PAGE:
A Customer-Driven Redesign
At GE Commercial Finance, a 2006 study showed that poor use of office space was actually hindering the company’s relationship with customers. Sharon Garavel, vice president of global operations and quality at GE Capital Solutions, says business clients were unhappy with how much time loan processing required, so the financial conglomerate launched a study of how the process worked.
The study pinpointed a major problem: the physical location of key employees. Loan approval required 22 different handoffs and two miles of walking, which meant loan approval dragged out for months. Franchise-lending operations were spread across two buildings, with different teams — legal, sales, closing — situated on different floors. “Much of this was due to the fact that we’d been organized by department,” Garavel says. “We decided to organize the business differently.”
Instead of isolating employees in single-function departments, GE created new, cross-functional teams so workers no longer had to walk or send documents back and forth between departments. After physically reassigning employees, loan processing time dropped to less than a month and required only seven handoffs.
Goal: Find out what they need up front, and keep them in the loop to avoid backlash.
Involving employees in a redesign is a double-edged sword. On the one hand, it’s vital to know how they operate in order to create a space that’s more conducive to their work. On the other, asking them what they want can lead to unrealistic demands. As you gather input, be clear that you will try to address all concerns but that no one design can be perfect for everyone.
Once the new design has been chosen, let employees know what to expect, especially if the change will be significant. Make sure employees understand why the company is making each specific change. For example, if you’re moving people out of offices and into cubes, remind staff that the office now offers other perks: a souped-up dining area or benefits like concierge services, showers in bathrooms for lunchtime workouts, or a better cafeteria.
Gensler’s Tompkin says two types of redesigns create “cultural revolt”: a move from closed-door offices to open office space, and a move in which two companies are merging and creating a new culture. With an office-to-cubes situation, companies need to up the ratio of conference rooms from one conference seat per three people to one conference seat for every two people. With a merger, managers should remind employees of their role’s significance, reassure them that their importance continues, and then offer a rational business context for why they may have to move desks or cede space.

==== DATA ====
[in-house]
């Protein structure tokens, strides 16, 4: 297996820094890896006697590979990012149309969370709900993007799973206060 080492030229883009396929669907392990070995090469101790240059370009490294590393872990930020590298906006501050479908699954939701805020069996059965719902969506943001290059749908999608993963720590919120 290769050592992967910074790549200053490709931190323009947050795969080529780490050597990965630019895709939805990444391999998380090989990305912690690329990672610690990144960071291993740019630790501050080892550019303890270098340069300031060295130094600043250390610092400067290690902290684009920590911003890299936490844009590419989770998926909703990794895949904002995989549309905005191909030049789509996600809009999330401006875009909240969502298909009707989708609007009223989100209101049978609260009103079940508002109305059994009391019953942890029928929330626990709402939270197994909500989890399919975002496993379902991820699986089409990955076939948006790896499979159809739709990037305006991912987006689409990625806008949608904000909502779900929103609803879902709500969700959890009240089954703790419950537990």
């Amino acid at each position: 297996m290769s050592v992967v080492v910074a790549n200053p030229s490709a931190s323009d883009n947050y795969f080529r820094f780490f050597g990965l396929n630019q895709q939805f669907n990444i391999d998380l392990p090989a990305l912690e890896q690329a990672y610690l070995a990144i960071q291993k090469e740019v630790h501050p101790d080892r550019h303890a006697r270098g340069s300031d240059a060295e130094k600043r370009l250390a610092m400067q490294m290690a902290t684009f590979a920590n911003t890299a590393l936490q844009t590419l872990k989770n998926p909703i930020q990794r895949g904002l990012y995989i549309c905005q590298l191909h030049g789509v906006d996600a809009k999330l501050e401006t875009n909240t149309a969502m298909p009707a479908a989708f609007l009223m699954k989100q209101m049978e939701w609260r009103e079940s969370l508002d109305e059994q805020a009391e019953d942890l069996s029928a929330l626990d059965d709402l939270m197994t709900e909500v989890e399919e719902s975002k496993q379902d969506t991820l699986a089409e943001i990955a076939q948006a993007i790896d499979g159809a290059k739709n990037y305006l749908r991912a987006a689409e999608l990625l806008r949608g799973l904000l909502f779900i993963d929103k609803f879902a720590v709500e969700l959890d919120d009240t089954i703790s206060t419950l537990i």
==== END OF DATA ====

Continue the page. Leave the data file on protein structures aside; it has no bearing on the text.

“If the physical environment is bad — it’s cold, smells, or makes workers distracted — then employees won’t work well. No amount of organizational shoe-shining will change that,” Tompkin says. “It’s Maslow’s pyramid — Psychology 101.” Tompkin refers to the hierarchy of human needs as outlined by Abraham Maslow in 1943.
According to Maslow, humans seek to satisfy a hierarchy of five types of needs, starting with the most basic physiological needs and ascending through a sense of safety, love and belonging, esteem, and self-actualization. If workers feel unhealthy, Tompkin asserts, they won’t be able to tap their higher selves in the office. For more on putting Maslow's theories to work in business, see our Book Brief video “Peak: How Great Companies Get Their Mojo From Maslow .”
Goal:Make a list of the top priorities you want your redesign to address.
Once you’ve identified your biggest issues, decide which ones you want to attack. Both Tompkin and Bill Olechnowitz, director of interior architecture at Michael Willis Architects, recommend that companies evaluating an office redesign project identify four or five priorities to tackle, such as increased collaboration, improved productivity, or more efficient use of space.
At Group Health, a Washington-based insurer with 10,000 employees in more than 50 buildings, an in-house study quickly illustrated what the company’s design goals should be. The firm enlisted its employees to track their habits and found that at any given time, 40 percent of all cubicles or offices were sitting unoccupied. Many workers were in conference rooms or down the street at Starbucks, where they could more easily meet in teams. Others were toggling between multiple buildings and facilities. William Biggs, executive director of administrative services, asked his assistant to track his whereabouts. It turns out he spent less than 5 percent of his time at company headquarters.
“This was an epiphany for a number of company leaders,” Biggs says. “Our work had moved from individual to team-based. We needed to loosely pull groups together and then dismantle them, but that was difficult in our space.” Based on the study, Group Health defined three design goals: First, the office needed more conference space. Secondly, cubicle sizes could shrink somewhat since workers were increasingly spending time outside of them. Finally, mobile workers like Biggs needed “touch-down” space where they could check their e-mail and make phone calls when visiting different divisions of the company.
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